US-based EarlySense has received an approval from the US Food and Drug Administration (FDA) for EarlySense 2.0 system, a newly designed bedside monitor for continuous measurement of respiration rate, heart rate and motion, in an automatic and contact-free manner.
EarlySense Clinical and Regulatory Affairs vice president Dalia Argaman noted the newly designed bedside monitor is in line with the company’s constant focus on innovation and patient care improvements.
"We provide the clinical team access to actionable information and empower them to identify potentially critical situations and respond in a proactive manner, in the hopes of preventing an adverse event from occurring as well as assisting the clinical team to become more efficient," Argaman added.
EarlySense is also enhancing its focus on quality assurance tools and benchmark analysis reports to provide sophisticated management tools that will allow hospital leaders to set quality goals, measure their results, drive staff behavior towards improvement and achieve their objectives.
For example, providing the capabilities to measure staff response times to bed exit alerts, and then reviewing reports with staff has allowed several institutions to improve their response times, and thus reduce fall rates.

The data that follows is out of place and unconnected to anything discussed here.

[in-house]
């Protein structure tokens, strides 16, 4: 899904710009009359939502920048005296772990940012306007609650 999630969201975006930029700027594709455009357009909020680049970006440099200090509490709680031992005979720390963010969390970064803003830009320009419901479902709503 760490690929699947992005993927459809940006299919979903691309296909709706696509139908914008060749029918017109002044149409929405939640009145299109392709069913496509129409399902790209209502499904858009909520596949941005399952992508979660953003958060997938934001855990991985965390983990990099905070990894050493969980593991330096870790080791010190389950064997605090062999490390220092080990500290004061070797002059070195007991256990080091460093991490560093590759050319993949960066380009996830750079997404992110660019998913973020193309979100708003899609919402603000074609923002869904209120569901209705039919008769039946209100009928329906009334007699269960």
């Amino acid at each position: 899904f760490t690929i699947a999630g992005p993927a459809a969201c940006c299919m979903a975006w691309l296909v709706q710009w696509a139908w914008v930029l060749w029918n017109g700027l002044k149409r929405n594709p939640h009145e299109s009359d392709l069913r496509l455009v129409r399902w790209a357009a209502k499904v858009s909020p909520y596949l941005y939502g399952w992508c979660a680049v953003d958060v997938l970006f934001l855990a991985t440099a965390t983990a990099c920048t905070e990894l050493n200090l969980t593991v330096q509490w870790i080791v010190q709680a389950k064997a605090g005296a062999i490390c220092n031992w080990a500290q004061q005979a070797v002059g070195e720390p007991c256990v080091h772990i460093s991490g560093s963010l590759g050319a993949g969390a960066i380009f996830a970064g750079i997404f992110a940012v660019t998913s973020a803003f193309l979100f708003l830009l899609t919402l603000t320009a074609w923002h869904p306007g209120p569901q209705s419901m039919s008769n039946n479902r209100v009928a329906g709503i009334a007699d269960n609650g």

The company’s flagship product, the EarlySense System, is a continuous, contact-free, patient safety monitoring solution that monitors and documents a patient’s vital signs and movement using a sensor that is placed underneath a bed mattress.
There are no leads or cuffs to connect to the patient who has complete freedom of movement and is not burdened by any cumbersome attachments.
The system was designed to monitor patients on medical surgical floors who are usually monitored by nursing staff approximately once every four hours. The system is currently installed at hospitals and rehabilitation centers in the US and Europe.
It is also commercially available in Canada. Hospital administrators report that patients, their families and staff feel more comfortable knowing the system is in place.